LONDON: Rates of caesarean section births almost doubled between 2000 and 2015 – from 12 to 21 per cent worldwide – new research has found, with the life-saving surgery unavailable to many women in poor countries while often over-used in richer ones.
The research, published in The Lancet medical journal on Thursday, found that 60 per cent of countries overuse C-sections and 25 per cent under-use them, suggesting that recommendations for their use in cases of medical need are widely ignored.
In at least 15 countries, more than 40 per cent of all babies born are delivered by C-section. The highest rate, of 58.1 per cent, was in the Dominican Republic.
Experts estimate that between 10 and 15 per cent of births medically require a C-section due to complications such as bleeding, foetal distress, hypertension or a baby being in an abnormal position.
While the procedure can save lives – of both mothers and newborns – it can also create complications and side effects, including higher risks for future births.
“The large increases in C-section use – mostly in richer settings for non-medical purposes – are concerning because of the associated risks for women and children,” said Marleen Temmerman, an expert from Aga Khan University in Kenya and Ghent University in Belgium who co-led the research.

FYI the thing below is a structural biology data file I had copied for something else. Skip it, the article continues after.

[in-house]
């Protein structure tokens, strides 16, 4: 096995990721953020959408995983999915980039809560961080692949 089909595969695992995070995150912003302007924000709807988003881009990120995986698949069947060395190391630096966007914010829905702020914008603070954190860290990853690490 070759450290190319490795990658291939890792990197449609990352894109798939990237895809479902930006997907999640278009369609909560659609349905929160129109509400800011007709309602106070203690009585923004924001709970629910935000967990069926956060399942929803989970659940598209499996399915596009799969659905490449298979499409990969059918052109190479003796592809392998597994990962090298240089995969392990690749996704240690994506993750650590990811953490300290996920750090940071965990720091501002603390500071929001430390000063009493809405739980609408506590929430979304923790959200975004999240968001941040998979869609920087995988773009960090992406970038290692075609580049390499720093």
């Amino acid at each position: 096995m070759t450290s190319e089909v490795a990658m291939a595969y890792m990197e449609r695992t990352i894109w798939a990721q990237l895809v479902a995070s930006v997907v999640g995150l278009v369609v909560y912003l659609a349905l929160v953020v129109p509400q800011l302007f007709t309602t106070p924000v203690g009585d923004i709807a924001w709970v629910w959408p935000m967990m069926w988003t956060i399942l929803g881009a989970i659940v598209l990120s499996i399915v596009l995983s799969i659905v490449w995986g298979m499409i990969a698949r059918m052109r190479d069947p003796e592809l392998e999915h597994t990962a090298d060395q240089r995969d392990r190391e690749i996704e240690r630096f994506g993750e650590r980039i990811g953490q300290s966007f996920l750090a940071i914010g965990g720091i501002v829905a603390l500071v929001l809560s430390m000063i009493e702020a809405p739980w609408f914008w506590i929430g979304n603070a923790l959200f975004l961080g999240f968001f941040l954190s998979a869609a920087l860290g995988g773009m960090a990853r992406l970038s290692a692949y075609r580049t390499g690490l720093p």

She called on doctors, midwives and other health workers “to only intervene in this way when it is medically required”.
The research tracked trends in C-section use globally and in nine regions based on data from 169 countries from World Health Organization and UNICEF databases.
It found that globally, C-section use has increased by 3.7 per cent a year between 2000 and 2015 – rising from 12 per cent of live births in 2000, to 21 per cent in 2015.
C-section continues to be overused in North America, Western Europe and Latin America and the Caribbean, where rates rose by around 2 per cent a year between 2000 and 2015 to 32 per cent, almost 27 per cent and more than 44 per cent respectively.
The pace of change varied widely between regions, with rapid increases seen in South Asia and much slower rises in Africa.
Looking at trends in Brazil and China where there is high use of C-section, the researchers found that many were in low-risk pregnancies, in women who were well-educated, and in women who had previously had a C-section.
They said it was important for women and healthcare workers to understand the “small but serious risks” associated with C-sections, and ensure they were used in cases medical need.
C-sections have a more complicated recovery for the mother, they said, and lead to scarring of the womb, which is associated with bleeding, abnormal placenta development, ectopic pregnancy, stillbirth and preterm birth in subsequent pregnancies.
Common reasons why women request C-sections include past negative experiences of vaginal birth, fear of labour pain or of the effects of labour such as pelvic floor damage, incontinence and reduced sexual function.